FDA plans to phase out some antibiotic use on farms

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In an effort to help address potential antimicrobial resistance concerns in humans, the U.S. Food and Drug Administration issued guidelines to extend veterinary oversight and phase out the sub-therapeutic use of antibiotics that are important to human medicine in food producing animals for growth promotion purposes. The new guidelines will be implemented over a three-year transition phase.

Historically, certain antibiotics have been used in the feed or drinking water of food producing animals for production purposes. Some of these antimicrobials are also used to treat human infection, thus prompting concerns about the potential contribution of this practice affecting antimicrobial resistance. Guidance 213 calls for animal pharmaceutical companies to voluntarily revise the FDA-approved labels for these products to remove growth promotion labels. FDA also proposes to change Veterinary Feed Directive regulations to move the over-the-counter status of the remaining appropriate therapeutic uses to require veterinary oversight when used to treat, control, or prevent health issues in animals.

Bernadette Dunham, director for FDA’s Center for Veterinary Medicine, said the steps taken by FDA will promote the judicious use of important antimicrobials to protect human health while ensuring sick and at-risk animals receive the care they need.

“Implementing this strategy is an important step forward in addressing antimicrobial resistance. The FDA is leveraging the cooperation of the pharmaceutical industry to voluntarily make these changes because we believe this approach is the fastest way to achieve our goal,” said FDA Deputy Commissioner for Foods and Veterinary Medicine Michael Taylor.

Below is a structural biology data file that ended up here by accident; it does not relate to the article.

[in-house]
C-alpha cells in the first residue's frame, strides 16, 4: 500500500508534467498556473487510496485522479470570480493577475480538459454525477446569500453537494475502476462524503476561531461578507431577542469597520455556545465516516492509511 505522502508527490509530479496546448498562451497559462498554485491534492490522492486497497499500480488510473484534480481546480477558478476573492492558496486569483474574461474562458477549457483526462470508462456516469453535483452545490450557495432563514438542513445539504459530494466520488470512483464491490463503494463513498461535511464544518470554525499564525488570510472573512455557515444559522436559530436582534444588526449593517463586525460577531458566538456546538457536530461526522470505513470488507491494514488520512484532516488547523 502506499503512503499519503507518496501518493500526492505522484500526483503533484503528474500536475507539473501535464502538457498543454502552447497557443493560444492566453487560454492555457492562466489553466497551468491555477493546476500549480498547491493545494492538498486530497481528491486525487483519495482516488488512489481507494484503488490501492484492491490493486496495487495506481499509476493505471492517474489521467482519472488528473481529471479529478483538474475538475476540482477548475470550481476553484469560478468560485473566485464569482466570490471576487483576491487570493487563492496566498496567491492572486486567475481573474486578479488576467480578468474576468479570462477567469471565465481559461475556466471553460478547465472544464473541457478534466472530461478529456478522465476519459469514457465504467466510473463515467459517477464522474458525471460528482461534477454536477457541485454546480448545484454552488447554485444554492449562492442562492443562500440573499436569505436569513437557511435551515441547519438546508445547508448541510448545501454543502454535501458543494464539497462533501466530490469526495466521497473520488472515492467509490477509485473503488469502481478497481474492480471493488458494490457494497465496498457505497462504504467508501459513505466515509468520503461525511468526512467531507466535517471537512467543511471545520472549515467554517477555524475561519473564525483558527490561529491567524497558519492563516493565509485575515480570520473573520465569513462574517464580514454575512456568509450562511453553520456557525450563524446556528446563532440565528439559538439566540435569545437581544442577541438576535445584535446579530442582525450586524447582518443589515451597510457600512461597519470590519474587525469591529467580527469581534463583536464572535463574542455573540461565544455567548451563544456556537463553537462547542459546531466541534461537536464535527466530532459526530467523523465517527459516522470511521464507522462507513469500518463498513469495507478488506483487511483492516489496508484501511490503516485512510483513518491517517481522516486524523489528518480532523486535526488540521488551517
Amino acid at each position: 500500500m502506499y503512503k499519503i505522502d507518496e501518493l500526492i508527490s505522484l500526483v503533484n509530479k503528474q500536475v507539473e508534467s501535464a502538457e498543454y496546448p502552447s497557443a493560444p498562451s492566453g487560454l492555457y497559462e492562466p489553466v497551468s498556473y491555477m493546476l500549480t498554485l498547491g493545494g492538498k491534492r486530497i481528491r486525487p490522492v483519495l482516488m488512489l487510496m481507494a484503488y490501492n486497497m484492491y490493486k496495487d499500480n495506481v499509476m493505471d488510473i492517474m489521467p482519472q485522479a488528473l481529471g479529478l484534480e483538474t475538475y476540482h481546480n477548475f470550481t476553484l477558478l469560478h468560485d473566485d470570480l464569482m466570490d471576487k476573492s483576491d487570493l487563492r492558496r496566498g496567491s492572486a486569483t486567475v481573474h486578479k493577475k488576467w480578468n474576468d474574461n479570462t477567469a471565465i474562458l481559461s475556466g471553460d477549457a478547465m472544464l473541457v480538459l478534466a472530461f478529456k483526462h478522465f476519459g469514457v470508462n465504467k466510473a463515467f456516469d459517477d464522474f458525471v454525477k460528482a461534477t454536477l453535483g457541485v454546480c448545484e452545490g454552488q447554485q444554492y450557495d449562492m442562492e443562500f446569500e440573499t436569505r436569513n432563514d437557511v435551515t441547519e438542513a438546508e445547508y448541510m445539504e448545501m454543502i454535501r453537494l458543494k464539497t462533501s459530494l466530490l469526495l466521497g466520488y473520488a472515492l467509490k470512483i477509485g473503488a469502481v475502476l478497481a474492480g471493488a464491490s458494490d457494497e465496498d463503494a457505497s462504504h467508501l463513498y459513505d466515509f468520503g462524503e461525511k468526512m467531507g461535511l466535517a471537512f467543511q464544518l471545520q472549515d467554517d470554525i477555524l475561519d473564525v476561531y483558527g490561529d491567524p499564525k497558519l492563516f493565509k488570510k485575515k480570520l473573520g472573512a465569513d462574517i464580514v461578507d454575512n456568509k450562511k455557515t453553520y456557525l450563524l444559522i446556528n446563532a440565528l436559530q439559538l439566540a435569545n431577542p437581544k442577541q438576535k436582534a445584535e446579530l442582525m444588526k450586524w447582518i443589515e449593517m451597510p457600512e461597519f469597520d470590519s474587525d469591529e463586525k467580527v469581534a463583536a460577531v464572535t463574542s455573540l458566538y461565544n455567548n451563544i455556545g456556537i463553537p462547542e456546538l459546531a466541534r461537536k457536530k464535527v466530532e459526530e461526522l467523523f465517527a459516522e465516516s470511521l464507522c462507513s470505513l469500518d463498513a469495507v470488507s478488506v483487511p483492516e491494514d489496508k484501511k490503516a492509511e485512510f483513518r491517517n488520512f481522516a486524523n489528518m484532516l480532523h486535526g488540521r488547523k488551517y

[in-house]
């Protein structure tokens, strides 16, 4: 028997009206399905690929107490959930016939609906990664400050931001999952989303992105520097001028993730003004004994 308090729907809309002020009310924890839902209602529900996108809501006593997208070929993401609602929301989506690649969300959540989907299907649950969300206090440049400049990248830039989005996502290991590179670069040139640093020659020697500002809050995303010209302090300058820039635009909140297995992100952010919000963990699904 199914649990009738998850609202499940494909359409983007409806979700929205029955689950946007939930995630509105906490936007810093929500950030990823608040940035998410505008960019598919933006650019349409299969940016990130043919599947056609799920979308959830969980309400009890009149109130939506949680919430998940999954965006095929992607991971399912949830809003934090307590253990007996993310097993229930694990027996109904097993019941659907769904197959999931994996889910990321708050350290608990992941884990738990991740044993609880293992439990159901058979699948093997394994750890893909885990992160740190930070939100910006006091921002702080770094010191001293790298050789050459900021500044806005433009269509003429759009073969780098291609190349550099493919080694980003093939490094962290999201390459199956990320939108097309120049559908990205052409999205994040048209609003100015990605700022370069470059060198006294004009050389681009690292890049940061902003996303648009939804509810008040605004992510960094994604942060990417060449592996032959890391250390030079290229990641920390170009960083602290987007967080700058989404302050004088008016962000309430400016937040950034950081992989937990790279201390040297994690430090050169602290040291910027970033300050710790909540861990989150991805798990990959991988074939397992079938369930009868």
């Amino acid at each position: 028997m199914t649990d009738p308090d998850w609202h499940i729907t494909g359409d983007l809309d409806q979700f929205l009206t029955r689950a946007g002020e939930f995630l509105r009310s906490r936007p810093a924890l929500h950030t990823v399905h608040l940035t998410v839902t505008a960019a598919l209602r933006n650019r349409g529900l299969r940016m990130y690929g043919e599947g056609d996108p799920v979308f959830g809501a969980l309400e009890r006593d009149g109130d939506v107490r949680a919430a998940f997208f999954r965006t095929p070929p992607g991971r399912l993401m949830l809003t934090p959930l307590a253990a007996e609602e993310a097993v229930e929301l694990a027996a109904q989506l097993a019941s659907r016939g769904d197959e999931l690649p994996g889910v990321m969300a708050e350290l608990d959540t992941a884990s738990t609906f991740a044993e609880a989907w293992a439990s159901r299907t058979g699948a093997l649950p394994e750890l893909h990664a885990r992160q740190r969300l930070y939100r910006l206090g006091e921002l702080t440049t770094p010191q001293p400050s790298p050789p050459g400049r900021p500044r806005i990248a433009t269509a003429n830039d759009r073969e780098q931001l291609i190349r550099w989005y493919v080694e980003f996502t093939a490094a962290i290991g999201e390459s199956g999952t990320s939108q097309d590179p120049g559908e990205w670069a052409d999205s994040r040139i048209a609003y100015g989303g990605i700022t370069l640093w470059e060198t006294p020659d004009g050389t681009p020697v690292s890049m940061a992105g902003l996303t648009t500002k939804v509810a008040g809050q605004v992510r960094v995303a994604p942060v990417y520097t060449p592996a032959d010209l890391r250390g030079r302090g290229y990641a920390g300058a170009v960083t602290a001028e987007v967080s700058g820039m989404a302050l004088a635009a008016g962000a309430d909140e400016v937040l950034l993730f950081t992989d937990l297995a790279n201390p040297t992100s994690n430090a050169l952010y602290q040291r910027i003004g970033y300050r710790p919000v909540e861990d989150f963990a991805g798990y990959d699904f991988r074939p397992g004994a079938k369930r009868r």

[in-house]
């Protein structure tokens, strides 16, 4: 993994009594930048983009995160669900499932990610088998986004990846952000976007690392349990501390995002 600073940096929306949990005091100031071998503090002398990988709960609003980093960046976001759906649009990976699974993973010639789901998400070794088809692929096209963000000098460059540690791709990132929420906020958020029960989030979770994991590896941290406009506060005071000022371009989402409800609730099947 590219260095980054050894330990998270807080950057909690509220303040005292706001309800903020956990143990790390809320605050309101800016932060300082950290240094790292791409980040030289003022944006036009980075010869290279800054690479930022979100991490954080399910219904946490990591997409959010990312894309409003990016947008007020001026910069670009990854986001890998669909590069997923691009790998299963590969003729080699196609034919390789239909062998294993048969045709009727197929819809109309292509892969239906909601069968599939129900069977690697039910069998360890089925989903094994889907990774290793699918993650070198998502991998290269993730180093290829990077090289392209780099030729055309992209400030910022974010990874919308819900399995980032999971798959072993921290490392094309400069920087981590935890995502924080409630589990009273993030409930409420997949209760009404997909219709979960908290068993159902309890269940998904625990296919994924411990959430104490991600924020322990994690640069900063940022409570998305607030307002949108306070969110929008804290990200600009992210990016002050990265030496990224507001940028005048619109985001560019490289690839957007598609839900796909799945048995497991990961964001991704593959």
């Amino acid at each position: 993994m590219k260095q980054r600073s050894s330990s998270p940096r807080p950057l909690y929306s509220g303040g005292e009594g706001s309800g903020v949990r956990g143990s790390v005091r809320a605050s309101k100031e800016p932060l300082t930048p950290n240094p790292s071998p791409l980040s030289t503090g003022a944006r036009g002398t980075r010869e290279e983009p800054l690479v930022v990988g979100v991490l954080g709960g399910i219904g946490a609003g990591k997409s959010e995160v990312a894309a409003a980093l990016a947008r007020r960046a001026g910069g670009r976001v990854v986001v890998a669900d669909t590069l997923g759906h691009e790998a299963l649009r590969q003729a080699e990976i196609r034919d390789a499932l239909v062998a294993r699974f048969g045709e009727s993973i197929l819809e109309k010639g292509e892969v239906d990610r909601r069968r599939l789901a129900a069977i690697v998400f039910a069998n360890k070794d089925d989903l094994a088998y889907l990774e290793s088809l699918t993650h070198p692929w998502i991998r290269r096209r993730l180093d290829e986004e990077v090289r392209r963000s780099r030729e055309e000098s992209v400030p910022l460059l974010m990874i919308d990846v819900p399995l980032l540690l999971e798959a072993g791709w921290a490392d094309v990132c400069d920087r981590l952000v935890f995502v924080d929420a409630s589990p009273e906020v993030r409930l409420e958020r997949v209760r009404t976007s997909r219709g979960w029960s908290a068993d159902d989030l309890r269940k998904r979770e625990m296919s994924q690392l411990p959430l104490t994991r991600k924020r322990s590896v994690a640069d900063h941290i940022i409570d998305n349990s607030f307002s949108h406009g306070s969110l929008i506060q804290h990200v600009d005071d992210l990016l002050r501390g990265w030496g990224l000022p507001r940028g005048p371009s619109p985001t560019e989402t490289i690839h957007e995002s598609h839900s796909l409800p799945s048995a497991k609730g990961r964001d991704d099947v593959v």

In a media statement, Zoetis came out in support of FDA’s new guidelines.

“Zoetis supports the FDA’s efforts to voluntarily phase-out growth promotion indications for medically important antibiotics in food producing animals. Zoetis plans to implement Guidances #209 and #213 and has already taken action. This reflects our continued commitment to antibiotic stewardship and represents the many ways that Zoetis promotes the responsible use of antimicrobial drugs in animals. 

“We believe that veterinarians should be involved in decisions regarding antibiotic use in food animals for the health of the animal and for the safety of the food supply. We support the revisions to the Veterinary Feed Directive (VFD) regulation to guide veterinarians and farmers as they manage the health and welfare of animals.”

The American Veterinary Medical Association (AVMA) said it was pleased that their recommendations to FDA on this topic were reflected in the final guidance.

“The AVMA has long advocated that greater veterinary oversight of the use of antimicrobials on the farm is a benefit to human and animal health,” said AVMA President Dr. Clark Fobian. “The AVMA is ready to assist the USDA and the FDA in their outreach and communication efforts with stakeholders as we transition from the long history of these additives being available over the counter to the new VFD program.”

The Animal Health Institute also supported FDA’s actions and said this policy fulfills a request made by public health advocacy groups in a July 2009 letter to the White House.

“Animal health companies have supported this policy since it was announced in 2012 and will continue to work with FDA on its implementation.